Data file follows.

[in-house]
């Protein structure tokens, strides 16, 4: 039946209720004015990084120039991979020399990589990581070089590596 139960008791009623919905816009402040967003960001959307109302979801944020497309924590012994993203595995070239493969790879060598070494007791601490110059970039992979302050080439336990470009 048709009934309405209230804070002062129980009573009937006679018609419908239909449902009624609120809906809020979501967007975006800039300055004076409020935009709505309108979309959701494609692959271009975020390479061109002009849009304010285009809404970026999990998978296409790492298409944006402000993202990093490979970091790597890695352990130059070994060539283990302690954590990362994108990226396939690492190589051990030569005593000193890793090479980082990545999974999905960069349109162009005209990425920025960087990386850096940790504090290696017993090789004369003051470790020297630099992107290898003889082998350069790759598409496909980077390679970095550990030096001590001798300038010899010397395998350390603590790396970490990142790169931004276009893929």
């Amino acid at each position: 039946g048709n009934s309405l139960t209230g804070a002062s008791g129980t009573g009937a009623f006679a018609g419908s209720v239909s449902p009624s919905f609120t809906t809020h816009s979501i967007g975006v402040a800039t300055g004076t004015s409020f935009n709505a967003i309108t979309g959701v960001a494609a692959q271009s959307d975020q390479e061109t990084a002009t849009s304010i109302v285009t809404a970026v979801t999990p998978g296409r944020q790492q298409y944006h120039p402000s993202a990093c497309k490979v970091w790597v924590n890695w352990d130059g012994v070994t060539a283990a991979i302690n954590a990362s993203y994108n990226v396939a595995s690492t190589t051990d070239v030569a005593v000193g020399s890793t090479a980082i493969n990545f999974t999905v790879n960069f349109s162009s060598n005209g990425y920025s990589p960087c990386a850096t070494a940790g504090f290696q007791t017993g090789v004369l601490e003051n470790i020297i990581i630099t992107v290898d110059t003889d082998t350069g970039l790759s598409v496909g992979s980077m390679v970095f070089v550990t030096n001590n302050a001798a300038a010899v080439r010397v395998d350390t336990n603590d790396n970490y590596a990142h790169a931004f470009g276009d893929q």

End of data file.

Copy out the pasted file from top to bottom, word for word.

[in-house]
């Protein structure tokens, strides 16, 4: 039946209720004015990084120039991979020399990589990581070089590596 139960008791009623919905816009402040967003960001959307109302979801944020497309924590012994993203595995070239493969790879060598070494007791601490110059970039992979302050080439336990470009 048709009934309405209230804070002062129980009573009937006679018609419908239909449902009624609120809906809020979501967007975006800039300055004076409020935009709505309108979309959701494609692959271009975020390479061109002009849009304010285009809404970026999990998978296409790492298409944006402000993202990093490979970091790597890695352990130059070994060539283990302690954590990362994108990226396939690492190589051990030569005593000193890793090479980082990545999974999905960069349109162009005209990425920025960087990386850096940790504090290696017993090789004369003051470790020297630099992107290898003889082998350069790759598409496909980077390679970095550990030096001590001798300038010899010397395998350390603590790396970490990142790169931004276009893929």
């Amino acid at each position: 039946g048709n009934s309405l139960t209230g804070a002062s008791g129980t009573g009937a009623f006679a018609g419908s209720v239909s449902p009624s919905f609120t809906t809020h816009s979501i967007g975006v402040a800039t300055g004076t004015s409020f935009n709505a967003i309108t979309g959701v960001a494609a692959q271009s959307d975020q390479e061109t990084a002009t849009s304010i109302v285009t809404a970026v979801t999990p998978g296409r944020q790492q298409y944006h120039p402000s993202a990093c497309k490979v970091w790597v924590n890695w352990d130059g012994v070994t060539a283990a991979i302690n954590a990362s993203y994108n990226v396939a595995s690492t190589t051990d070239v030569a005593v000193g020399s890793t090479a980082i493969n990545f999974t999905v790879n960069f349109s162009s060598n005209g990425y920025s990589p960087c990386a850096t070494a940790g504090f290696q007791t017993g090789v004369l601490e003051n470790i020297i990581i630099t992107v290898d110059t003889d082998t350069g970039l790759s598409v496909g992979s980077m390679v970095f070089v550990t030096n001590n302050a001798a300038a010899v080439r010397v395998d350390t336990n603590d790396n970490y590596a990142h790169a931004f470009g276009d893929q």